dry brushing

I’ve been doing dry brushing lately. What is it? It’s brushing your whole body with a natural bristle brush, not wet in the shower, but dry. Most often it’s suggested that you do it in the morning, before you shower. But sometimes I’ve done it before bed.

The dry brushing has helped soften my skin. It sloughs off dead skin, which I have plenty of now that winter is finally here. It makes my skin softer and seem more pliable. Then some “hydrotherapy” in the shower, moisturizer afterwards, and you’re good to go.

I’ve also noticed that the brushing affects the little dimples and bumps most of us accumulate with time, the stuff that some people still insist on calling cellulite. It really does smooth those dimples out a bit, at least in my case so far. When you’re stimulating the skin, changing the blood flow, why wouldn’t it have an effect on the bumps?

I like it! Besides just feeling good, dry brushing is supposed to have all kinds of benefits that make sense to me. And any kind of beauty or health-regimen change has to make sense, right? Some of the other benefits are said to be: increased blood circulation, stimulation of the lymphatic system, and strengthening of the immune system. All of this makes sense to me biologically; not to mention, humans have been doing it for a long time. European women have been known for dry brushing (not to mention birch leaf swatting! but that’s another story). Brushing, as well as oil massage, is also recommended by those who subscribe to the Ayurvedic tradition.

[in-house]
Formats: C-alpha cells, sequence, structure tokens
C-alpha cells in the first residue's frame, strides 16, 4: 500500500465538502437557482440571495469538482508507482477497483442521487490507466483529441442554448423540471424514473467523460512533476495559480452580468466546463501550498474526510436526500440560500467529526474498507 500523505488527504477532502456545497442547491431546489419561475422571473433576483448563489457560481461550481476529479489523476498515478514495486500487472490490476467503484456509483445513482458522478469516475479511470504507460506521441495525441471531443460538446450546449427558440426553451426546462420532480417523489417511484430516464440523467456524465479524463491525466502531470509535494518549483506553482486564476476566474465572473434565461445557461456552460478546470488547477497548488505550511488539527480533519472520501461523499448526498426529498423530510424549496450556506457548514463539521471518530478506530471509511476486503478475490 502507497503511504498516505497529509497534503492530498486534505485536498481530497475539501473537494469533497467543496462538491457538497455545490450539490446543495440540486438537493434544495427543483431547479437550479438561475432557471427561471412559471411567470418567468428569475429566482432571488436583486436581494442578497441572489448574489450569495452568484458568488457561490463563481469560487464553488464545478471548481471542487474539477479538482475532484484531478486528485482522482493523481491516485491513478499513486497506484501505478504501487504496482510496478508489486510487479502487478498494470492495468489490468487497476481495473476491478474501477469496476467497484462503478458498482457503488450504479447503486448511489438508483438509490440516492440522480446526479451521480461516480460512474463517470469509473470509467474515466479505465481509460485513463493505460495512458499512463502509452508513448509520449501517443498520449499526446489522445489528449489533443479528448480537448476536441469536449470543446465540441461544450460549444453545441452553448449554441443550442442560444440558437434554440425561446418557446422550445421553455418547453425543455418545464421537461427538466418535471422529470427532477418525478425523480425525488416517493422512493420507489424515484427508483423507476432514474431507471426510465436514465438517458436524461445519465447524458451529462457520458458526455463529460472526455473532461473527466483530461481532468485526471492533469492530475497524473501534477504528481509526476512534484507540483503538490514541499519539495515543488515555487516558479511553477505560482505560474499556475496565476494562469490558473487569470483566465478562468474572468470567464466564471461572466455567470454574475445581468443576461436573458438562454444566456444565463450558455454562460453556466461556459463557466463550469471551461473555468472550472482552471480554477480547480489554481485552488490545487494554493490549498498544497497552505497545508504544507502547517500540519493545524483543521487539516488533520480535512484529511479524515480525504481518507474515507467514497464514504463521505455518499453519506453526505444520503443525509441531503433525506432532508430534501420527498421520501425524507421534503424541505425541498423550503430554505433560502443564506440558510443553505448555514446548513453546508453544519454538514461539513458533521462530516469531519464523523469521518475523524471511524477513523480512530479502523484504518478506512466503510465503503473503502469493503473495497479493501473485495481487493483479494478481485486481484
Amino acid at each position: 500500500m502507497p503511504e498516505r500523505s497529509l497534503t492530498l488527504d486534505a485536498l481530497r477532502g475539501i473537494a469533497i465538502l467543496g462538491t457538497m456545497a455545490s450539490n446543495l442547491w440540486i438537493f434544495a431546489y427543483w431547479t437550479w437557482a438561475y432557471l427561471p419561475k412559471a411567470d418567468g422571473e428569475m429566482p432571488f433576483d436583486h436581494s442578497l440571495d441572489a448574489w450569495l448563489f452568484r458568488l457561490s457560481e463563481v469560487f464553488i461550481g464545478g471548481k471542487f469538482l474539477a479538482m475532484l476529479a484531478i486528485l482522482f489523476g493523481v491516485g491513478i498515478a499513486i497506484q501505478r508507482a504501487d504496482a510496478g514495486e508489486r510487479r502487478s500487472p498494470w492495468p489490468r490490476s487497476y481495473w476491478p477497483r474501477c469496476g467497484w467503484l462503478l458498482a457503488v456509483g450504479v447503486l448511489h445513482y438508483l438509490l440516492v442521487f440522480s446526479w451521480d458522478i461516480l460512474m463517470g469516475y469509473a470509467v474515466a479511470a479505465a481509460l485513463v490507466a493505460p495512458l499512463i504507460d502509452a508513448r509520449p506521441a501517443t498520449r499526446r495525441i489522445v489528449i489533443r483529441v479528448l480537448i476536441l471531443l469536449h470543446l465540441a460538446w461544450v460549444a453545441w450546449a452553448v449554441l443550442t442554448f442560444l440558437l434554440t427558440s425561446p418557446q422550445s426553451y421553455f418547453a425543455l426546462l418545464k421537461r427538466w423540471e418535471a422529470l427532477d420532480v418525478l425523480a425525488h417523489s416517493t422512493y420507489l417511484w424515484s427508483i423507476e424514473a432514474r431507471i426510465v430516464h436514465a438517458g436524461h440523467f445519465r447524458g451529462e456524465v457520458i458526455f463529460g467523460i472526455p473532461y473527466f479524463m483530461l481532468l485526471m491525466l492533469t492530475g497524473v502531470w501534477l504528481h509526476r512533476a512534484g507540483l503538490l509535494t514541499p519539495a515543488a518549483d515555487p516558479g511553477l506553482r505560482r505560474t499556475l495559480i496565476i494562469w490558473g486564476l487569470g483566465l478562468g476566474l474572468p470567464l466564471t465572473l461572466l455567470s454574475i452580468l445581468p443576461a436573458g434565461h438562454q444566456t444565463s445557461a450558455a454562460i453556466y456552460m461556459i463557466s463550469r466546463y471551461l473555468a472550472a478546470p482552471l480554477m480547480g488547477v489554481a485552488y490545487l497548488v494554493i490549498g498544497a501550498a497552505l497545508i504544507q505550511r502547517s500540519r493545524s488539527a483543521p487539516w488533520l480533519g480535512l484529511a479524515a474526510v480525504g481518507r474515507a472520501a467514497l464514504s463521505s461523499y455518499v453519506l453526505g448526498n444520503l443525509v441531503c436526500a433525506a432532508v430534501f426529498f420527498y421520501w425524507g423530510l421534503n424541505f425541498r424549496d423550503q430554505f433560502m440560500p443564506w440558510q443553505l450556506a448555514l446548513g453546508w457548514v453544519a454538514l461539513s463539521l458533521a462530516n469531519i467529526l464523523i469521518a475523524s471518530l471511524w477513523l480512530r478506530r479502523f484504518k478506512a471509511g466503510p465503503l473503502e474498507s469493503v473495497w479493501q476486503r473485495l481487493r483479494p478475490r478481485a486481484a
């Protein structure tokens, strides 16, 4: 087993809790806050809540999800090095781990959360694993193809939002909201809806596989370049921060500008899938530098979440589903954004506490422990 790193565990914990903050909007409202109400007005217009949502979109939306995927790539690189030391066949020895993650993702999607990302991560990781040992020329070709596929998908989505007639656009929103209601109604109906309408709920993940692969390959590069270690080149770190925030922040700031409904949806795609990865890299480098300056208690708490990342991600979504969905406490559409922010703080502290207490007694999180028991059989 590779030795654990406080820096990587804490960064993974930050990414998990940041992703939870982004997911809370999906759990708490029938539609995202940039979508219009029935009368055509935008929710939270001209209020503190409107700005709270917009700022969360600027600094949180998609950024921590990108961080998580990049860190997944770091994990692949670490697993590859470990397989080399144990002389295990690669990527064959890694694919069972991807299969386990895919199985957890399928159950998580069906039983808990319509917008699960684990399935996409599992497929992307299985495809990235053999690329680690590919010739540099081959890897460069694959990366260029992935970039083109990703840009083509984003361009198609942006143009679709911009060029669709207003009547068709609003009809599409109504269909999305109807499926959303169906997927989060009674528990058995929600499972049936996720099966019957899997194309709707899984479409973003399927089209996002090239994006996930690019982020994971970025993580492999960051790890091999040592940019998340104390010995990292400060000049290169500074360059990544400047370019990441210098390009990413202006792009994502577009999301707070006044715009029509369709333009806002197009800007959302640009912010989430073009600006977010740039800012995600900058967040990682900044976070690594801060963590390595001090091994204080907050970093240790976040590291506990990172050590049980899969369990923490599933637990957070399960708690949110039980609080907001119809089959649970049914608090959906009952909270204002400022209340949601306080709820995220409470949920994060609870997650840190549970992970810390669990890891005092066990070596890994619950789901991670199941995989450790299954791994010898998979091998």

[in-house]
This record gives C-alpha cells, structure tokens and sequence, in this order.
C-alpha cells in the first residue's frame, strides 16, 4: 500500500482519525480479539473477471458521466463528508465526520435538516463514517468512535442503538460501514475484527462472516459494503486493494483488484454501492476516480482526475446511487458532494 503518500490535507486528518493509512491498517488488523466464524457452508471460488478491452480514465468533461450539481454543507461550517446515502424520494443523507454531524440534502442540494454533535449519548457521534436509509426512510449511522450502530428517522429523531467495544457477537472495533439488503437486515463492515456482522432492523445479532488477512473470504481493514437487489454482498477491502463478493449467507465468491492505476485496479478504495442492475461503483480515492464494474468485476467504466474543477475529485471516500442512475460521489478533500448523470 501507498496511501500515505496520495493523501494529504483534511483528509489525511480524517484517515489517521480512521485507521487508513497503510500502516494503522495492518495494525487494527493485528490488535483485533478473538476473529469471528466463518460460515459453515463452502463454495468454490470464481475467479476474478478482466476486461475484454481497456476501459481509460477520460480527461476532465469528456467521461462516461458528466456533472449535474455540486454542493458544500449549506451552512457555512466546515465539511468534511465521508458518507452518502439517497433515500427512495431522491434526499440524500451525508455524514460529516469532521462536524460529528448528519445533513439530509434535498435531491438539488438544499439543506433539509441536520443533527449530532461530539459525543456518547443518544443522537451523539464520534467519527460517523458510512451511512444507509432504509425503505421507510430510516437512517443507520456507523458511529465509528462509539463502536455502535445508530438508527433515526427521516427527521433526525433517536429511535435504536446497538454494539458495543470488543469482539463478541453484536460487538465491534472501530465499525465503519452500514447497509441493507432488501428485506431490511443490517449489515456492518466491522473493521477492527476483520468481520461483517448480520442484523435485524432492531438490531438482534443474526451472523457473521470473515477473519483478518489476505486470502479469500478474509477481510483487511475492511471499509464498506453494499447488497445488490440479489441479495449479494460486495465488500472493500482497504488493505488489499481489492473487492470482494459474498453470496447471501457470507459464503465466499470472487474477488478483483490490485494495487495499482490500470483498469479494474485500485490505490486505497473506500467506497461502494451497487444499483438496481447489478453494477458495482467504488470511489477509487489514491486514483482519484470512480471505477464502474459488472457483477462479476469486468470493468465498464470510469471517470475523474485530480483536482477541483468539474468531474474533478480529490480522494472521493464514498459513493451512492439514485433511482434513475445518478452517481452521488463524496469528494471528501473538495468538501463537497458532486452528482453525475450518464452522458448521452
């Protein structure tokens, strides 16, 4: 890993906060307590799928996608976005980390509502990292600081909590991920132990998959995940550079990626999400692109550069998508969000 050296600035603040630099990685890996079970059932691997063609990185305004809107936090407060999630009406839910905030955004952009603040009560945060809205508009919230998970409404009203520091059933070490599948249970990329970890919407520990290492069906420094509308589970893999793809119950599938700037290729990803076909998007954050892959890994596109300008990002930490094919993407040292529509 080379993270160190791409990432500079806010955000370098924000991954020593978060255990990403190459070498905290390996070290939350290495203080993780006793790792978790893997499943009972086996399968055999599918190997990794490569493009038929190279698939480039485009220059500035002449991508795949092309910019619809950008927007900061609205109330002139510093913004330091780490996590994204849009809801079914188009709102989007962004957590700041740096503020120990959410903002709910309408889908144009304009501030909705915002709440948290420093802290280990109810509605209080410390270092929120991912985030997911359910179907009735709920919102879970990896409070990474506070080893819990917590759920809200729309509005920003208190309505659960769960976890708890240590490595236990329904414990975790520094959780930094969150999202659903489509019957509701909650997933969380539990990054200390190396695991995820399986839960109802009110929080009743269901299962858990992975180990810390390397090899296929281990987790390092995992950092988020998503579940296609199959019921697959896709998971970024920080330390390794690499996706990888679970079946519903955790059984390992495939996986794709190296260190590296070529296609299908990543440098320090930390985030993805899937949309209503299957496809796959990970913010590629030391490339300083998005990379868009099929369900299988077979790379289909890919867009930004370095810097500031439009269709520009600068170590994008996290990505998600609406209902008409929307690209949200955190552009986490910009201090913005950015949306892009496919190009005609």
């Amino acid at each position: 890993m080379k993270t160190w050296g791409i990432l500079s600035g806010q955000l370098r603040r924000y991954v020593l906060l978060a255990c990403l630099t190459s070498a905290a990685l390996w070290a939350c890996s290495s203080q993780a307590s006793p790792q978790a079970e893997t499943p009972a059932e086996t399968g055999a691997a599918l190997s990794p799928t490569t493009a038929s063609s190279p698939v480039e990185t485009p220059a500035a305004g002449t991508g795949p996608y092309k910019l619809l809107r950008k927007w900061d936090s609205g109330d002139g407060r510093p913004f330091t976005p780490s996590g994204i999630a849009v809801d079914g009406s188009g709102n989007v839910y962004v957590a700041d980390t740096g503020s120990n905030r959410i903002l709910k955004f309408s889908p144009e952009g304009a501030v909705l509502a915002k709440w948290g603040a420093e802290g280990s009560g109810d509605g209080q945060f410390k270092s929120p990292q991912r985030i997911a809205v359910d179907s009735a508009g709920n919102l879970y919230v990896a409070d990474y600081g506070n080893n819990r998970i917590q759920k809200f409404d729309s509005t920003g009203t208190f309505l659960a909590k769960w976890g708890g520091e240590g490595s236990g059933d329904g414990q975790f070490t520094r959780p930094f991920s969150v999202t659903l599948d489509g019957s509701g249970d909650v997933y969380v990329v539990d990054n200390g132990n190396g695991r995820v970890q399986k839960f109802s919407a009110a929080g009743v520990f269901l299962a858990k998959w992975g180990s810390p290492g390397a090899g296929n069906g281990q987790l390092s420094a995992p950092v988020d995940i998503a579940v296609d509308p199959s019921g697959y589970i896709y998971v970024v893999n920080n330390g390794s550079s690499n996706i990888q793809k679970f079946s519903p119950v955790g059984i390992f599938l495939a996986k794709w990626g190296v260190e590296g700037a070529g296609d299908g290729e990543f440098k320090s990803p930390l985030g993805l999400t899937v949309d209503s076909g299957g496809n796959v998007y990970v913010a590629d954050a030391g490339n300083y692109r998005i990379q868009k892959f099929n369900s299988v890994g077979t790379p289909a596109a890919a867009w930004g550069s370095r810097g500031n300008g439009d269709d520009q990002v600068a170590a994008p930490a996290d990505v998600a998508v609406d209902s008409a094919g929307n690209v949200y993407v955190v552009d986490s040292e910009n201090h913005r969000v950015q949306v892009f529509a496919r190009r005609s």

One last thing, perhaps the most important: self-care. The older I get, the more I understand how difficult but important self-care is. Most women will spend endless amounts of time on everyone other than themselves. But spend time with yourself to take care of yourself? That does not come at all easily—even though we know that caring for ourselves fosters mental health and wellbeing in general. So that’s another benefit.

How do you do it? Some instructions say to start at the soles of your feet. They tell you to brush up towards the heart; and they tell you to brush the abdomen clockwise, in the direction of the colon. All of this makes sense to me, but I think if you just brush the way it makes sense to you and it feels good, that’s ok too. For more information and to check out a brushing diagram, click here. They also show a picture of a special raw silk glove they say is traditional. I do love the idea of raw silk, but I use the brush pictured below.




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